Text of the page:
Former Pakistan Cricket Board (PCB) chairman Shaharyar Khan agreed that they were likely the victims of ignorance, but he said that all of Pakistan's players were warned to consult doctors before taking any medicine.
"I hope they have taken a medicine inadvertently and the medical panel would consider that, because they are our main hopes for next year's World Cup," Inzamam told reporters in Karachi.
Akhtar and Asif were sent home from the Champions Trophy in India on Monday after testing positive for the banned steroid nandrolone, and are set to face a PCB disciplinary tribunal later this week.
The three-man tribunal is likely to be named later Wednesday. It is expected to include former Test captain and coach Intikhab Alam, a doping expert and a lawyer.
The minimum penalty for a first doping offence under International Cricket Council (ICC) rules is a two-year ban but the PCB says the home board will determine its own punishment.
Inzamam, who is currently serving a ban of four one-day internationals for bringing the game into disrepute during the Oval Test fiasco against England in August, said the pair must get a fair hearing.
"I don't think they would suffer the worst of fates and (hope they) would be available to play for Pakistan in the World Cup," said the 36-year-old. Pakistan are considered among the leading contenders for the tournament in the West Indies next March and April.
Separately ex-PCB chief Khan, who resigned two weeks ago amid a row over the team captaincy, said he believed Akhtar and Asif would not have taken steroids on purpose.
"We had warned the players, especially all those who were injured, they must consult doctors before taking any medicine and it's hugely disappointing that two key players are now facing charges," Khan told AFP from Lahore.
The former diplomat added: "Warnings were included in their central contracts as well. But they did not heed them -- in fact players do not read their contracts."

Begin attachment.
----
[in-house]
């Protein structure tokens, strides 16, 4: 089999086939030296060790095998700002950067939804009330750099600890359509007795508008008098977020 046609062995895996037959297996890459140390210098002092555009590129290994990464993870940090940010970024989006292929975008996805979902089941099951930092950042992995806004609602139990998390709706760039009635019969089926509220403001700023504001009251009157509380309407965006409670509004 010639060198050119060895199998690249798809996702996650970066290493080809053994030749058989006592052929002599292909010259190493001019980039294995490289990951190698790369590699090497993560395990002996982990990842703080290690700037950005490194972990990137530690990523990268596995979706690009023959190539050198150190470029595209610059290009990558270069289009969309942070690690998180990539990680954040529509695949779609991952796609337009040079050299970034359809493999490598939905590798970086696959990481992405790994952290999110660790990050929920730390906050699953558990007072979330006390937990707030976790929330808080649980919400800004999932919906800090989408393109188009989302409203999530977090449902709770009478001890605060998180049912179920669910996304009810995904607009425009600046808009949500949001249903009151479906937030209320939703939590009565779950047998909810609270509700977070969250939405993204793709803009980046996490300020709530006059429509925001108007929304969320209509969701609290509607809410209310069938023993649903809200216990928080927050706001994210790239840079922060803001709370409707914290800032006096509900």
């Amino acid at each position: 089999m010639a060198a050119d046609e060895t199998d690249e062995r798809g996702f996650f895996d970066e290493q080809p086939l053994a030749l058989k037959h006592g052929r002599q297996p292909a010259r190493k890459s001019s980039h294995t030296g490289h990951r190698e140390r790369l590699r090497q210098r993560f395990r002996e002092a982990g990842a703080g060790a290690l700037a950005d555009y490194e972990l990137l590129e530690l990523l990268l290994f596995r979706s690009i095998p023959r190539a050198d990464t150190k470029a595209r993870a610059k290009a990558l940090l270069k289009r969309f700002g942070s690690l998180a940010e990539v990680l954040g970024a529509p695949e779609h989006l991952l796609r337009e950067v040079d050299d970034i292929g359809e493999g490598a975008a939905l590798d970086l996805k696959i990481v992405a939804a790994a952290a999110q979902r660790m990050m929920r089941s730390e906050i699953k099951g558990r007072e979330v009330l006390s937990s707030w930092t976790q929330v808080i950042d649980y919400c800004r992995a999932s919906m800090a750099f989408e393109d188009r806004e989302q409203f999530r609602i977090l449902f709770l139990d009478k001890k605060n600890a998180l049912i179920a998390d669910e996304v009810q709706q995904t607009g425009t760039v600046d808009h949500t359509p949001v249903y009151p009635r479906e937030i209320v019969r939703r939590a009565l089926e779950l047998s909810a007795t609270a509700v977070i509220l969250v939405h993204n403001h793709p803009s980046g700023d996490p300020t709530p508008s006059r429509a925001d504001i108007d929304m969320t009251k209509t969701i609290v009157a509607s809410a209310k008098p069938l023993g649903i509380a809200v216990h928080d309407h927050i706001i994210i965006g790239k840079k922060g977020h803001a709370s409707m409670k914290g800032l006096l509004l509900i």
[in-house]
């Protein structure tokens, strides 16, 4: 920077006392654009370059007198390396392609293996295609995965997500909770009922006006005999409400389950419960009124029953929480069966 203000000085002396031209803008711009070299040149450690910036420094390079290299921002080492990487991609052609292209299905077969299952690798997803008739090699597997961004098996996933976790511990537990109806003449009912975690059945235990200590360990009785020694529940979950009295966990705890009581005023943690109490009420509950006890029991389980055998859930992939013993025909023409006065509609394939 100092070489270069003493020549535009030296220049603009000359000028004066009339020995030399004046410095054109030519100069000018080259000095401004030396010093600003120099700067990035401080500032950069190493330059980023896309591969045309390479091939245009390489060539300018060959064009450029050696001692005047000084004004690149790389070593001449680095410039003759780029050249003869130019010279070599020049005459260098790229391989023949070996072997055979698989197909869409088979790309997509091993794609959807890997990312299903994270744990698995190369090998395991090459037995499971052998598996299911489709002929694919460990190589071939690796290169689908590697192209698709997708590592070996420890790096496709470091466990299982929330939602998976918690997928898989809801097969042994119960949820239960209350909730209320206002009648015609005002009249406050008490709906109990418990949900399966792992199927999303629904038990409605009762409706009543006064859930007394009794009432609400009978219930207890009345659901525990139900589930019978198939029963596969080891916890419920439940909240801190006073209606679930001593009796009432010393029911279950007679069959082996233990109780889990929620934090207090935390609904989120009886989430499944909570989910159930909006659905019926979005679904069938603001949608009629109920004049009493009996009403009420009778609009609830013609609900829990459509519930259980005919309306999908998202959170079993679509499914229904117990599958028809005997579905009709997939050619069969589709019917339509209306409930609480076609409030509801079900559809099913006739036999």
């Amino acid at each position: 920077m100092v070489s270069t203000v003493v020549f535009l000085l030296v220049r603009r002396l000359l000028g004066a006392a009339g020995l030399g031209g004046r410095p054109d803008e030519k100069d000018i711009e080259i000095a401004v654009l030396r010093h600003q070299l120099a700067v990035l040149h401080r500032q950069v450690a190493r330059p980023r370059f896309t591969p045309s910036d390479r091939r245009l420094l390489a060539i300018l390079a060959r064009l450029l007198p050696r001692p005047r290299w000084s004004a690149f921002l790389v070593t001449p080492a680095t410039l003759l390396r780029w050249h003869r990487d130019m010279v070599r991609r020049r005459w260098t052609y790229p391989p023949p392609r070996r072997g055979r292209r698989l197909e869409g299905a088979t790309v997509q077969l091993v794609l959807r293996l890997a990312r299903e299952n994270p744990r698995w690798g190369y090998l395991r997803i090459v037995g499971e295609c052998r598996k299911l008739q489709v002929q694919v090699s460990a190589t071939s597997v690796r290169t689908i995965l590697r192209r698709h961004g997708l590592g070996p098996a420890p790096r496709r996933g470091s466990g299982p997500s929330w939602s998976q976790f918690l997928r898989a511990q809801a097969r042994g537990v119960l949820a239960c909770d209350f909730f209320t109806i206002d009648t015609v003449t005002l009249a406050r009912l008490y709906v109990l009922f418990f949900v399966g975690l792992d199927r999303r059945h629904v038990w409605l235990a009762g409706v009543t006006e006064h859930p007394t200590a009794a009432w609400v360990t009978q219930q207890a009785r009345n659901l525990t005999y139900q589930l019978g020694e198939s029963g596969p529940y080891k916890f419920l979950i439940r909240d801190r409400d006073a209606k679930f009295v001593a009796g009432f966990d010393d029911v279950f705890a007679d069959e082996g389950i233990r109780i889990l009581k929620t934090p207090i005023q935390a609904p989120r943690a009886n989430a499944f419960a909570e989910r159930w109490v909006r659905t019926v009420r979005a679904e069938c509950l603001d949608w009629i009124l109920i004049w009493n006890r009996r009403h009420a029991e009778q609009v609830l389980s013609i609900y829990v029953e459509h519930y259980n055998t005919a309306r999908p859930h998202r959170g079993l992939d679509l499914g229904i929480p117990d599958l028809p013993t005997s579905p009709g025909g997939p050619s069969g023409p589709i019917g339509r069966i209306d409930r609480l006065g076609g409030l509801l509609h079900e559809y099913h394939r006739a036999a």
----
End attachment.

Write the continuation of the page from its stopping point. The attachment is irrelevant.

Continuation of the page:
However Khan said that it was up to the tribunal to assess why the pair had tested positive, "whether they have taken it to cure their injuries or it's for the enhancement of performance."
Khan's replacement Nasim Ashraf said on Tuesday that he would take a zero tolerance approach to doping, while adding that Akhtar and Asif would be allowed to fight their cases through checks on their 'B' samples.
Meanwhile the former chief dismissed accusations by former captain Imran Khan that the timing of the tests was wrong and that they should have come before the naming of the squad for the Champions Trophy.
"The ICC has a clear policy on doping and had directed member countries to have dope tests on the players, and that is why we conducted tests in late September," he said.
Khan's last two months as PCB chairman were mired in controversy, beginning with the Oval Test when Pakistan refused to take to the field to protest a penalty for alleged ball-tampering.
The ICC cleared Inzamam of altering the condition of the ball but found him guilty of bringing the game into disrepute, leaving him with the four-match ban that has kept him out of the Champions Trophy.
Khan quit on October 6 after Younis Khan caused further chaos by very publicly declining to be a "dummy captain" Inzamam. New chairman Ashraf then reinstated Younis.
Pakistan however proved they could overcome the loss of three key players when they defeated Sri Lanka by four wickets in their opening Champions Trophy match at Jaipur on Tuesday.